Skip to main content

Mexico energy reforms become law: Part two

Hydrocarbon Engineering,

In a recent report by the Brookings Institute, Diana Villiers Negroponte described how Mexican President Pena Nieto signed into law the 21 component parts of comprehensive energy reform.

Two categories of critical issues can be distinguished in the implementing laws. Tax and financial obligations are discussed in another article. The second category is governance and political responsibilities.

Governance and political responsibilities

Villiers Negroponte explained that, to implement the hydrocarbon reforms, three major institutions have to reach agreement: the Ministry of Finance, the Ministry of Energy and the newly created Comision Nacional de Hidrocarburo (CNH, or National Hydrocarbons Commission). Brookings holds that this could prove to be challenging.

PEMEX also has a critical role to play. It is important that legislatures meet most of PEMEX’s demands and ensure the long-term viability of the emerging state oil company.

The level of national content produced in Mexico and committed to each project had been of serious concern to foreign observers who considered that it was too high. The issue is now reserved satisfactorily by emphasising flexibility in determining ‘national content’. Until 2025, Mexican national content will equal 25% of the assets, a percentage that can vary between zero national content for complex deep-water projects to higher national content – in excess of 25% - for shallow offshore and onshore basins.

After 2025, the energy law prescribes that national content shall rise to 35% based on two presumptions: significant private investment from Mexican and foreign companies, and reduced dependence upon foreign sources for technology and management. One might assume that if private investment continues to be insufficient and dependence on foreign sources endures, commencement of the 25% national content can be postponed.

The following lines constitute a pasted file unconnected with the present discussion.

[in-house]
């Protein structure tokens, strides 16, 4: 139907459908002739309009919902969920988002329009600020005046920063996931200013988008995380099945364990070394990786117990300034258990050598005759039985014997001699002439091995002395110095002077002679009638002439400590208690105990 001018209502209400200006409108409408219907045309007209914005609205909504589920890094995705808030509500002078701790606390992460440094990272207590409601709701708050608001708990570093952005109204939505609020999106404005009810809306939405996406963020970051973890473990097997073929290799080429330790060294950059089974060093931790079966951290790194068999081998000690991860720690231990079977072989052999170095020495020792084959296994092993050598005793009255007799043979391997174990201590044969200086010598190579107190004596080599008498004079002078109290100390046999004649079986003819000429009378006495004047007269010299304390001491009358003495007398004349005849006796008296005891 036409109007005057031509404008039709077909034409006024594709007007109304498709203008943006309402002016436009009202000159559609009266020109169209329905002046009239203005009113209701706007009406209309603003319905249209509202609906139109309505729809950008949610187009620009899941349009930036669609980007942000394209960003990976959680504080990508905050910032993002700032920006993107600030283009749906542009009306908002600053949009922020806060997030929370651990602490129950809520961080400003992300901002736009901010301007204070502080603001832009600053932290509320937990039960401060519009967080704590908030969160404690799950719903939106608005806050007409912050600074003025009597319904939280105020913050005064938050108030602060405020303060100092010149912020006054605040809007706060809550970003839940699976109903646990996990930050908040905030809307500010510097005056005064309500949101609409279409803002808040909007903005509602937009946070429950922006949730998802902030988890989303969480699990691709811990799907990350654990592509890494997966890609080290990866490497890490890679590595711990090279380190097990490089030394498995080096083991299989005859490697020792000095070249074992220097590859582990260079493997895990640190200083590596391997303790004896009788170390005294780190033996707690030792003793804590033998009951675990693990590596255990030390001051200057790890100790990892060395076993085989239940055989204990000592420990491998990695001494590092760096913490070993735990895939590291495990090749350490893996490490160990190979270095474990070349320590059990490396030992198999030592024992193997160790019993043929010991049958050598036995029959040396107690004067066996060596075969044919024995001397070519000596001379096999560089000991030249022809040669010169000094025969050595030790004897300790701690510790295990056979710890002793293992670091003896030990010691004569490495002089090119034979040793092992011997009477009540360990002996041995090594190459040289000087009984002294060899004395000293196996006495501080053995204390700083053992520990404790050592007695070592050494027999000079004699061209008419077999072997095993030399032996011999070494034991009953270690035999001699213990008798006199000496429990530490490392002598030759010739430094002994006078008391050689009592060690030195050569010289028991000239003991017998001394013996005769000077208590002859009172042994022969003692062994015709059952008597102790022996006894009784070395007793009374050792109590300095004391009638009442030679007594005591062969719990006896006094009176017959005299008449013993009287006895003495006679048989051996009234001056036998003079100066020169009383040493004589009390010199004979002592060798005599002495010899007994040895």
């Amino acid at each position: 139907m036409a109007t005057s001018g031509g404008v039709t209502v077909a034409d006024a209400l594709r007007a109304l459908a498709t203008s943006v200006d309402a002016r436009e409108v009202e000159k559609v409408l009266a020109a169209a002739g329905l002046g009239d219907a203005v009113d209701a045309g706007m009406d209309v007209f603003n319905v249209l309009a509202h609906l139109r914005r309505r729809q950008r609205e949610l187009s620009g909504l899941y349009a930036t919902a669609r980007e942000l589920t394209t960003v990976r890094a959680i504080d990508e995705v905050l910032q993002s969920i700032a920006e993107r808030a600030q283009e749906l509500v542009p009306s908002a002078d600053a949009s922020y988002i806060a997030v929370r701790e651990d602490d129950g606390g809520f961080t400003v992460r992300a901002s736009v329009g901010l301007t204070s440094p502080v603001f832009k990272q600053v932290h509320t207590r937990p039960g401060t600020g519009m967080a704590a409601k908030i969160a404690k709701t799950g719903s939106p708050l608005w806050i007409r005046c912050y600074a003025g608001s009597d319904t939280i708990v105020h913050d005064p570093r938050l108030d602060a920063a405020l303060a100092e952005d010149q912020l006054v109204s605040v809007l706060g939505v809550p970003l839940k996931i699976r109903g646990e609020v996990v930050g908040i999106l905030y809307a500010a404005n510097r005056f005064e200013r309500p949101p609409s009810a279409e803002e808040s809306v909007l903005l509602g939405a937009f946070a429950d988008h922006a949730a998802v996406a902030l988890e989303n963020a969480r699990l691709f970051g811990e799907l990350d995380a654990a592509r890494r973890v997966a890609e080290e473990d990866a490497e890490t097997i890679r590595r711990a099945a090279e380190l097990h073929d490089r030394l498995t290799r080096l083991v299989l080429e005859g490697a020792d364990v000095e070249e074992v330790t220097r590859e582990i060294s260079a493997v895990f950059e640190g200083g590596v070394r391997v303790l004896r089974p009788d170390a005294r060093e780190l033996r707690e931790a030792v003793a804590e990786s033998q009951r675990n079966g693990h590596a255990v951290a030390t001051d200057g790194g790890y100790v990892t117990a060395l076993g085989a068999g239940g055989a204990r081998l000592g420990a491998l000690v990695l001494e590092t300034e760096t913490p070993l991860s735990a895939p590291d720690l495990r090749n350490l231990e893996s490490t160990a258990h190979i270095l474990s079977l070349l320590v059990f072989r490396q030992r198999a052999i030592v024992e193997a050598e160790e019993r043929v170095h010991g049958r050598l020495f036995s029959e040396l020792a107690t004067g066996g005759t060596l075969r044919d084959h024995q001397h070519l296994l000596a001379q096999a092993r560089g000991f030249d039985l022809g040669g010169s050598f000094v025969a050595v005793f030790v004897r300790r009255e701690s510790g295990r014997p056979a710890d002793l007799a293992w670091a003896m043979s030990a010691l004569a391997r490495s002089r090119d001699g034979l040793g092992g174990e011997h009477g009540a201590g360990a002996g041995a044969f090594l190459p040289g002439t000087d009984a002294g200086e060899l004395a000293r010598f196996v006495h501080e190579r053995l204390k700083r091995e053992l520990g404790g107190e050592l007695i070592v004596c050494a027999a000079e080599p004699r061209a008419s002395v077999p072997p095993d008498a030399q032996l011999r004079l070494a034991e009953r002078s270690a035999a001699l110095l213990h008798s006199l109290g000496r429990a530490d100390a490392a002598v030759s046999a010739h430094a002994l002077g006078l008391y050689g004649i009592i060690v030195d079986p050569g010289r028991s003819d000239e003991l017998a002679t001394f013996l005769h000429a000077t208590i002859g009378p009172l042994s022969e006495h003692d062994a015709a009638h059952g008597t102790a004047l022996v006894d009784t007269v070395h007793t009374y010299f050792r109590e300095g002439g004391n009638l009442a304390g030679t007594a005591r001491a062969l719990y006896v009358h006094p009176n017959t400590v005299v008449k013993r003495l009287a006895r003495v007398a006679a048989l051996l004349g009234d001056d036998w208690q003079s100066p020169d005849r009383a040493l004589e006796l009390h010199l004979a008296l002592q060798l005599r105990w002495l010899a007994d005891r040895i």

Development of shale deposits in the Burgos basin that abuts the US fields at Eagle Ford will require significant infrastructure and Mexican government support. The reason is that Mexico’s north eastern, sparse and dry area will be changed dramatically with the management of water, construction of roads, housing, medical and educational facilities, electrical generation and provision of public safety.

Environmental concerns may also limit the development of the Macuspana basin, which lies beneath sensitive wetlands. PEMEX is not likely to pursue exploitation of gas in this area and local citizens are expected to protest development.

Assurances and appropriate compensation for holders of communal and privately held lands may prove to be the most contentious issue. Landowners from the Burgos basin, as well as ‘campesino’ farmers from the centre and eastern parts of Mexico have demonstrated throughout the country seeking assurances that they will not be driven off their land and that compensation will be appropriate.

The road ahead

Villiers Negroponte suggested in the report that the next stage is for the Ministry of Energy to reveal the list of offshore and onshore fields that PEMEX wishes to develop itself or in joint ventures. This could be released as early as 18 August. The Energy Minister will decide which blocs PEMEX keeps and which blocs must be released; decisions with both technical and political consequences.

The report concludes: ‘This is a defining moment for Mexico as it enters the global age of technological advantage and commits to raising the monies from foreign investors to pursue the development of infrastructure, quality education and social progress for its citizens’.

Adapted from a report by Emma McAleavey.

Read the article online at:


Embed article link: (copy the HTML code below):